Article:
• Molecular mimicry is the difference between autoimmune inflammation and other chronic inflammation. However, Dr. Cole believes that science will eventually show that all chronic disease has an autoimmune component.
    • Note: While gut health is one common trigger of autoimmunity, it’s not the only one. Functional medicine looks at each person individually to identify root causes and triggers. Will’s book uses this same approach.
  • Thank You to Our Podcast Sponsor: Paleo on the Go (33:48)
    • A frozen meal delivery service, 100% of their menu is compliant with the elimination phase of the paleo autoimmune protocol (AIP). They have over 5o items, including entrees, side dishes, broth, AIP-friendly bacon, and desserts.
    • Use the code PHOENIX for 10% off your first order.
  • Inflammatory Habits (35:25)
    • It’s not just food intolerance or toxins that increase inflammation. Our lifestyle choices play a big role, too.
    • Examples of inflammatory habits: unmanaged stress, a sedentary lifestyle, toxic relationships, not enough sleep, addiction to technology, etc.
    • Part of the challenge of lifestyle change is that you can’t go cold-turkey. You can’t give up stress the way you give up gluten. And healthy habits in this area take time to build. That’s why Dr. Cole likes to start people off with baby steps, and his book is full of those.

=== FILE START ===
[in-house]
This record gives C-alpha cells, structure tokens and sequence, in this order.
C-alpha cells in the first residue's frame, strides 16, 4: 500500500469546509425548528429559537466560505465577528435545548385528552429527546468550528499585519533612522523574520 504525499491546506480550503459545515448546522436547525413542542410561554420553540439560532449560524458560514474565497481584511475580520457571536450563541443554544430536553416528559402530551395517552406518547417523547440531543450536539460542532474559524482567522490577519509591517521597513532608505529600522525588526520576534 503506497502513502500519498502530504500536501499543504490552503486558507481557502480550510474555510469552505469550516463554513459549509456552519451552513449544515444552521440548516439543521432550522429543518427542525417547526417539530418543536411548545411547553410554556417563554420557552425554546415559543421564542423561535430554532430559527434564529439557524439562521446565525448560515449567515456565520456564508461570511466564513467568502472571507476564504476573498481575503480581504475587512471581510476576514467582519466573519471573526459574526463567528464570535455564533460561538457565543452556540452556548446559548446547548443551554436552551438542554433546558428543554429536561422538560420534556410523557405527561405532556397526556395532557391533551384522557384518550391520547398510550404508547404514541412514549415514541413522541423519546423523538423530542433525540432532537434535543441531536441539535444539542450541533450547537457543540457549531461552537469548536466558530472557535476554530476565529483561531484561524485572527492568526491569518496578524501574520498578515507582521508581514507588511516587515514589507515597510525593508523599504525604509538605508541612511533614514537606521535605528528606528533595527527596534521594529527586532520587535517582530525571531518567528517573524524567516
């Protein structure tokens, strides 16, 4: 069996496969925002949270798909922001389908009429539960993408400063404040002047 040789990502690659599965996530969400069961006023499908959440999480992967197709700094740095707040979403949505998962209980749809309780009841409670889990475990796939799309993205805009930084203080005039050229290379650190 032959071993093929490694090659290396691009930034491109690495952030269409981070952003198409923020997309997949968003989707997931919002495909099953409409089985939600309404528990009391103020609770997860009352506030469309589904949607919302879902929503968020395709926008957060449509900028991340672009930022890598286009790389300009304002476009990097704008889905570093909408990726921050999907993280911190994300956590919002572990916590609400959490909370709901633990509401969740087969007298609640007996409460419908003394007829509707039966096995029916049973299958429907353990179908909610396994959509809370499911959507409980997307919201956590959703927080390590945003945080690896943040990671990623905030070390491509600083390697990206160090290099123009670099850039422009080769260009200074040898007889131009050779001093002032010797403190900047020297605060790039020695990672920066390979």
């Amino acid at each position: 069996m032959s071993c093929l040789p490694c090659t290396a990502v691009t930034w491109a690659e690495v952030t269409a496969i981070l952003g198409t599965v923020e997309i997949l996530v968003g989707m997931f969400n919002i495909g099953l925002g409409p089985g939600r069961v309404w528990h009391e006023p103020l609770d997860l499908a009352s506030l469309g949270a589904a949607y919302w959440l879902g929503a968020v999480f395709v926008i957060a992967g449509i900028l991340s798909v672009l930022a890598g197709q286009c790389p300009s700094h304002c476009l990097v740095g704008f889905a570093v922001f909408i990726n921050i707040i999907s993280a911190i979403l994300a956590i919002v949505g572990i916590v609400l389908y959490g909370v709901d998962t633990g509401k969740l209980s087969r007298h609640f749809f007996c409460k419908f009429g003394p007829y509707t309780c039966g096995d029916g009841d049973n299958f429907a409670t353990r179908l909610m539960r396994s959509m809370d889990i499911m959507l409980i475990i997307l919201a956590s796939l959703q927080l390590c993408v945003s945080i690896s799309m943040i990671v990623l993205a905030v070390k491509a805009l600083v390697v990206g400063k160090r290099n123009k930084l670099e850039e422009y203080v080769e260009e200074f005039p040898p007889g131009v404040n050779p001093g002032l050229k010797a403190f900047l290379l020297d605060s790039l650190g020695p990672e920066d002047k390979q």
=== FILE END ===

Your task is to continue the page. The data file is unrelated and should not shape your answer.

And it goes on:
• Sample baby steps:
      • Note: you don’t have to do all of these. Don’t get stressed out about stress relief. Choose one or a few practices that resonate with you. Try them out, discard the ones you don’t like, and continue with your favorites.
      • Start to incorporate acts of stillness into your day. They don’t have to be long – they are small moments of calm that you create for yourself. Examples are meditation (there are many different types), gentle movement like yoga or tai chi, spending time in nature, deep breathing, tea rituals, etc.
      • With larger stressful situations, there are 3 healthy responses: change what you can, leave what you can, and accept what remains.
      • With technology, consider setting some boundaries around your use. Technology has benefits like connection and community. But it also generates anxiety, FOMO, and political posts can be triggering. Choose how you use it, and try to avoid it first thing in the morning and last thing before bed.
      • For more ideas, listen to Podcast Ep. 148 – Self-Soothing vs. Self-Care.